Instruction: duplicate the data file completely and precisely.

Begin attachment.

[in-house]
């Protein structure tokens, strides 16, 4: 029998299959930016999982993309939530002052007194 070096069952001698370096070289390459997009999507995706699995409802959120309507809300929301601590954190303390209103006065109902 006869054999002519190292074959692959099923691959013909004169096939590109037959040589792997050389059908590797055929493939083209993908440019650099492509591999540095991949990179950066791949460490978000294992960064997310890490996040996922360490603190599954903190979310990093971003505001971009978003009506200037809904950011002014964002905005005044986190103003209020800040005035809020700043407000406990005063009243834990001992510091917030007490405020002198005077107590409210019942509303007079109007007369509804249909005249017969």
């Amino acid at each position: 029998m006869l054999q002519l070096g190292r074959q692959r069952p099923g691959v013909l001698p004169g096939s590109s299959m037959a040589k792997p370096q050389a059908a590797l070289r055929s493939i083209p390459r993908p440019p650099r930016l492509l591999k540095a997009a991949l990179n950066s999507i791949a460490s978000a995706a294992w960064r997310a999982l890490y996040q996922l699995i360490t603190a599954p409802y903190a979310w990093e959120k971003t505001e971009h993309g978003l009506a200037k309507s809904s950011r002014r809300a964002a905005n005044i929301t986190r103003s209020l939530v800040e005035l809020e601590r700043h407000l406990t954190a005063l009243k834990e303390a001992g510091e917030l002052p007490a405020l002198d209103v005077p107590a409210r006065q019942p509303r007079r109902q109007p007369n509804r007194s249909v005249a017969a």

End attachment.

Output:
[in-house]
């Protein structure tokens, strides 16, 4: 029998299959930016999982993309939530002052007194 070096069952001698370096070289390459997009999507995706699995409802959120309507809300929301601590954190303390209103006065109902 006869054999002519190292074959692959099923691959013909004169096939590109037959040589792997050389059908590797055929493939083209993908440019650099492509591999540095991949990179950066791949460490978000294992960064997310890490996040996922360490603190599954903190979310990093971003505001971009978003009506200037809904950011002014964002905005005044986190103003209020800040005035809020700043407000406990005063009243834990001992510091917030007490405020002198005077107590409210019942509303007079109007007369509804249909005249017969």
């Amino acid at each position: 029998m006869l054999q002519l070096g190292r074959q692959r069952p099923g691959v013909l001698p004169g096939s590109s299959m037959a040589k792997p370096q050389a059908a590797l070289r055929s493939i083209p390459r993908p440019p650099r930016l492509l591999k540095a997009a991949l990179n950066s999507i791949a460490s978000a995706a294992w960064r997310a999982l890490y996040q996922l699995i360490t603190a599954p409802y903190a979310w990093e959120k971003t505001e971009h993309g978003l009506a200037k309507s809904s950011r002014r809300a964002a905005n005044i929301t986190r103003s209020l939530v800040e005035l809020e601590r700043h407000l406990t954190a005063l009243k834990e303390a001992g510091e917030l002052p007490a405020l002198d209103v005077p107590a409210r006065q019942p509303r007079r109902q109007p007369n509804r007194s249909v005249a017969a």